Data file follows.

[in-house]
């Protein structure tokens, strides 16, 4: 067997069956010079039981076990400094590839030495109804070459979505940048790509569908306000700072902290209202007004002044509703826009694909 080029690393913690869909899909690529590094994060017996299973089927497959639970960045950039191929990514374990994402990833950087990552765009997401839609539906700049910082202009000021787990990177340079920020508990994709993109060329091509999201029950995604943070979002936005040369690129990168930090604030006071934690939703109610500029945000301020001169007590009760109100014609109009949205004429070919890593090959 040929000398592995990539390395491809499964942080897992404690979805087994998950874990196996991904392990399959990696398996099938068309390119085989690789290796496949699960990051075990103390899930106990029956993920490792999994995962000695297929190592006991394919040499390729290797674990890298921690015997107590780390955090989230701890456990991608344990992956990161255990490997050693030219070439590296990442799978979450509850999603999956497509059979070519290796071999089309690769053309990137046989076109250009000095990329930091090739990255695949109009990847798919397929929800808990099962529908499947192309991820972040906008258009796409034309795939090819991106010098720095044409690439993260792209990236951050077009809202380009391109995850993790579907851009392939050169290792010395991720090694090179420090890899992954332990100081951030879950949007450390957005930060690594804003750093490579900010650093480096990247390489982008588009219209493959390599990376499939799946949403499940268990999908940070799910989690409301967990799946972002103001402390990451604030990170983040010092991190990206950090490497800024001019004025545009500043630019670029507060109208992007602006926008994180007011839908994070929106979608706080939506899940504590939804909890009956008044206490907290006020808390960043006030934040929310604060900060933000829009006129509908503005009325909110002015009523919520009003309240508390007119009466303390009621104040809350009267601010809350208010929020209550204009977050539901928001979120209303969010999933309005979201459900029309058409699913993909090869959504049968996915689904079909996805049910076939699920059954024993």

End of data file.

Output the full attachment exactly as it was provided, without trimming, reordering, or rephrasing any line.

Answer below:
[in-house]
């Protein structure tokens, strides 16, 4: 067997069956010079039981076990400094590839030495109804070459979505940048790509569908306000700072902290209202007004002044509703826009694909 080029690393913690869909899909690529590094994060017996299973089927497959639970960045950039191929990514374990994402990833950087990552765009997401839609539906700049910082202009000021787990990177340079920020508990994709993109060329091509999201029950995604943070979002936005040369690129990168930090604030006071934690939703109610500029945000301020001169007590009760109100014609109009949205004429070919890593090959 040929000398592995990539390395491809499964942080897992404690979805087994998950874990196996991904392990399959990696398996099938068309390119085989690789290796496949699960990051075990103390899930106990029956993920490792999994995962000695297929190592006991394919040499390729290797674990890298921690015997107590780390955090989230701890456990991608344990992956990161255990490997050693030219070439590296990442799978979450509850999603999956497509059979070519290796071999089309690769053309990137046989076109250009000095990329930091090739990255695949109009990847798919397929929800808990099962529908499947192309991820972040906008258009796409034309795939090819991106010098720095044409690439993260792209990236951050077009809202380009391109995850993790579907851009392939050169290792010395991720090694090179420090890899992954332990100081951030879950949007450390957005930060690594804003750093490579900010650093480096990247390489982008588009219209493959390599990376499939799946949403499940268990999908940070799910989690409301967990799946972002103001402390990451604030990170983040010092991190990206950090490497800024001019004025545009500043630019670029507060109208992007602006926008994180007011839908994070929106979608706080939506899940504590939804909890009956008044206490907290006020808390960043006030934040929310604060900060933000829009006129509908503005009325909110002015009523919520009003309240508390007119009466303390009621104040809350009267601010809350208010929020209550204009977050539901928001979120209303969010999933309005979201459900029309058409699913993909090869959504049968996915689904079909996805049910076939699920059954024993």